To every thing there is a season

It was Christmas day many years ago. I was about 5 or 6 years old. The family was gathered at my grandma’s house, just finishing dinner. My brother and I had been awake before dawn, it was now dark out again. The bleak midwinter. It had been a long and exciting day. I was excused from the table, went upstairs, and changed into my flannel nightgown, the one my mother made, new every year for Christmas. I came downstairs, ready for the drive home and bed. It was only about 5 pm, maybe not even. Not time for bed, yet, not time to go home. I was sent to change back into my clothes (we didn’t hang around in our pjs at 5 pm in those days).

In my child mind, it was dark and I was tired, it was time to go home.

With electricity, we no longer have to honor the seasons or the cycles of daylight. We can work all night and sleep during the day. We can stay up all night reading, writing a paper, playing video games. We can do as much in a day in the winter as we do in the summer. We don’t have to stop, we can keep going.

And sometimes we feel like we don’t want to keep going, perhaps just want to rest awhile, maybe until April. And this desire to hibernate might just be a little stronger in the colder climates.

Why not rest a little bit more in winter? Maybe that’s what we’re supposed to do when the days are shorter: snuggle up in our flannels, pack on a few extra pounds for warmth, meditate, get introspective, rest up in preparation for spring. Bears and squirrels do it, why shouldn’t we?

To every thing there is a season, and a time to every purpose under the heaven ~Ecclesiastes 3 (King James Version)

The way we are living our lives these days, the expectations, doesn’t allow for a lot of slowing down for the winter. And for some, the short days, the natural season for slowing down and reflection, goes a further into a level of depression that isn’t particularly pleasant. And, of course, there’s a disorder for that: Seasonal Affective Disorder (SAD).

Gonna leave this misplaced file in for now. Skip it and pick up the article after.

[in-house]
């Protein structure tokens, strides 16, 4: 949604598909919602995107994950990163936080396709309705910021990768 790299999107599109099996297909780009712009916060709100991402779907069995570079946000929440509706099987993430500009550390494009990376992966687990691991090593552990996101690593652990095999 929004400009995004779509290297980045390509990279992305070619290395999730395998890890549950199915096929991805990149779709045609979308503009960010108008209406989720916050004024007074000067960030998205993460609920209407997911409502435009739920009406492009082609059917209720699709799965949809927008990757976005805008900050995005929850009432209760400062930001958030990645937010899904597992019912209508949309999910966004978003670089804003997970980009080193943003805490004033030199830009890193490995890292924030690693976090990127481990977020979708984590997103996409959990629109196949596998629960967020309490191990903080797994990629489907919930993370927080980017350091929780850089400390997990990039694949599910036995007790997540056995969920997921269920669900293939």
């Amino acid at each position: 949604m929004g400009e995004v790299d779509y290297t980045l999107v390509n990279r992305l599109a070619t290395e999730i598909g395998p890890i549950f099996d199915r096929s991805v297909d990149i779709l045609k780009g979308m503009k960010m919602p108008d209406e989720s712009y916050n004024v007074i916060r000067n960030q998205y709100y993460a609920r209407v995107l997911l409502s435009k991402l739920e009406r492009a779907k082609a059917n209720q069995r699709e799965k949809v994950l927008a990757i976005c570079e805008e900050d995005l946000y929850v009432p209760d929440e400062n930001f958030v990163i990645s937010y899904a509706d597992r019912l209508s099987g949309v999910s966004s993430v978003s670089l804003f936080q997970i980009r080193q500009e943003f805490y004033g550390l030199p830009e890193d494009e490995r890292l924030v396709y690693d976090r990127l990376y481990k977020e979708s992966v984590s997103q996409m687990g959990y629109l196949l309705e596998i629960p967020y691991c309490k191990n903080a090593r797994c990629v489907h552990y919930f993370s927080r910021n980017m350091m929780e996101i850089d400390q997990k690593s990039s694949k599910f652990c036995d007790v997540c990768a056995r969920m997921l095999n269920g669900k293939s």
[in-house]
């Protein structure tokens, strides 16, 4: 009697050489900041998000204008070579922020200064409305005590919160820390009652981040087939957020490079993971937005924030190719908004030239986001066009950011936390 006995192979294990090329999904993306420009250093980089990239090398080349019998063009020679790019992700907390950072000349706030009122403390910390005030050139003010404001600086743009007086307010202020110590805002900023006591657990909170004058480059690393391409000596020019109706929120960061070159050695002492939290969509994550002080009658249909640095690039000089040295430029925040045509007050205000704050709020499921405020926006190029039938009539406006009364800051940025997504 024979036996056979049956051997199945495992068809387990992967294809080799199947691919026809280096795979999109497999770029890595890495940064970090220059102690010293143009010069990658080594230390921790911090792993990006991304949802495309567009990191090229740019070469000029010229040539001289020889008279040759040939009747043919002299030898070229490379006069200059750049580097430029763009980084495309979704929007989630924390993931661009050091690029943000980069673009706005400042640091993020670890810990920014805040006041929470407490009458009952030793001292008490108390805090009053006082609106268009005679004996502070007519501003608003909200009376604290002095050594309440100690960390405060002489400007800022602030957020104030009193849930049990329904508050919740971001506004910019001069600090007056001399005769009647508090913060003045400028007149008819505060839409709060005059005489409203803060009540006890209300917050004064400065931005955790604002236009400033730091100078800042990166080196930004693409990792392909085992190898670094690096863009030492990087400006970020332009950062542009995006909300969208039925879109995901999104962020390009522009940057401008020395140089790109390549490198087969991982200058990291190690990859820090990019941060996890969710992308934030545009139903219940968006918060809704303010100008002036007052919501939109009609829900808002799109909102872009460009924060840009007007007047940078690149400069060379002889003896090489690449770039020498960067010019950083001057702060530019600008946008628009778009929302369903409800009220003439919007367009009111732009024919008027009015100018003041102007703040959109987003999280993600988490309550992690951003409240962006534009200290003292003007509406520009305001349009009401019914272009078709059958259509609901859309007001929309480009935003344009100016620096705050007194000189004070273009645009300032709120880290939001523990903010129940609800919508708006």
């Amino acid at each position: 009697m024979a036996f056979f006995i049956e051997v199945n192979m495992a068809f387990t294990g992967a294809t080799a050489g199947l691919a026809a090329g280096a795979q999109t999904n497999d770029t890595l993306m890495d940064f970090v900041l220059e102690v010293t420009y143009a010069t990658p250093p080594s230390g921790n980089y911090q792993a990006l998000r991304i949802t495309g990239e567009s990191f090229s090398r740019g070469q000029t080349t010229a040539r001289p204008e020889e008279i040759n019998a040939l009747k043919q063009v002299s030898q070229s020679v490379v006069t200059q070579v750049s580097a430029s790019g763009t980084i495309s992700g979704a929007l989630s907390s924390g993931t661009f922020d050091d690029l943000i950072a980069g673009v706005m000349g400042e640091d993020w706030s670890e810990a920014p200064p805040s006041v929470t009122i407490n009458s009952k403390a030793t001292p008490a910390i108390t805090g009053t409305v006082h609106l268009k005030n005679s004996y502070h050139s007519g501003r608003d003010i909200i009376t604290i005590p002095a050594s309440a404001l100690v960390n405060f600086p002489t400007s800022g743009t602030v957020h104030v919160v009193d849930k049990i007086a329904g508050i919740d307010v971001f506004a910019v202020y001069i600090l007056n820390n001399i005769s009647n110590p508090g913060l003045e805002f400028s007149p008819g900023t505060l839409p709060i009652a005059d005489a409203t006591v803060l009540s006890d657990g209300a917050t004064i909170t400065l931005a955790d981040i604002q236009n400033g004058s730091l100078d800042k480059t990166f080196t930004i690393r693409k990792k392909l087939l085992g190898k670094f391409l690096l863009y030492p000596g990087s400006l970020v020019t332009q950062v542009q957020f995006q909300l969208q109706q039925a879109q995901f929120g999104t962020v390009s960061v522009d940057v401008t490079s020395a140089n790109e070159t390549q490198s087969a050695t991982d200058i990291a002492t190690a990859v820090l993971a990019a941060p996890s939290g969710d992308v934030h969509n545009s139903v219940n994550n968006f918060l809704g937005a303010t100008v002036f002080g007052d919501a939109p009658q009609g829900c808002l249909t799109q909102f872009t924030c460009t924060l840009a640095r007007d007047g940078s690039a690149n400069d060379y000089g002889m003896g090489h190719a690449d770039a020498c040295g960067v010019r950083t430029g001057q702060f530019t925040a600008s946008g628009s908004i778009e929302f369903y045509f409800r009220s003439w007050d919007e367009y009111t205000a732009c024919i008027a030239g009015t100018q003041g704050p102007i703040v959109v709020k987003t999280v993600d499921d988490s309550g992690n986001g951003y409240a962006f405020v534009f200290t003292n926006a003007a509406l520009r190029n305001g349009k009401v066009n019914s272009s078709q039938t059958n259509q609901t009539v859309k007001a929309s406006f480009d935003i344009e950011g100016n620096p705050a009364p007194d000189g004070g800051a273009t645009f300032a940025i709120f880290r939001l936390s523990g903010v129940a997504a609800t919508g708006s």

Not intending to minimize the challenge, pain, of depression or Seasonal Affective Disorder, but I don’t know that I would call it a “disorder” but rather the natural order of things. A natural side effect of how we live our lives and what we feed our bodies.

We dishonor this season in our fast-paced world. We fill ourselves with processed foods and sugar now more than any other time of the year. We’ve lost touch with our bodies’ nutritional needs and are low in nutrients. We rush around, working long hours, fighting the crowds at the mall, baking and decorating.

What if we could take the shorter days as a call to slow down just a little bit? Relax, reflect, get to know ourselves, sit by the fire and drink wine. But also make time to go out and play and do what brings us joy. Okay, and that work thing we do. What if we could find more balance in our lives? Bring the depression under control naturally and call our desire for more rest a natural tendency to hibernate.

What if we could honor the season?

For all of my local readers, if you want to learn more about natural ways to combat Seasonal Affective Disorder, I’m talking about Manifesting Joy in Stamford, CT on December 6. Join the conversation. For details, check out the meetup group or go to my website:


3 thoughts on “To every thing there is a season

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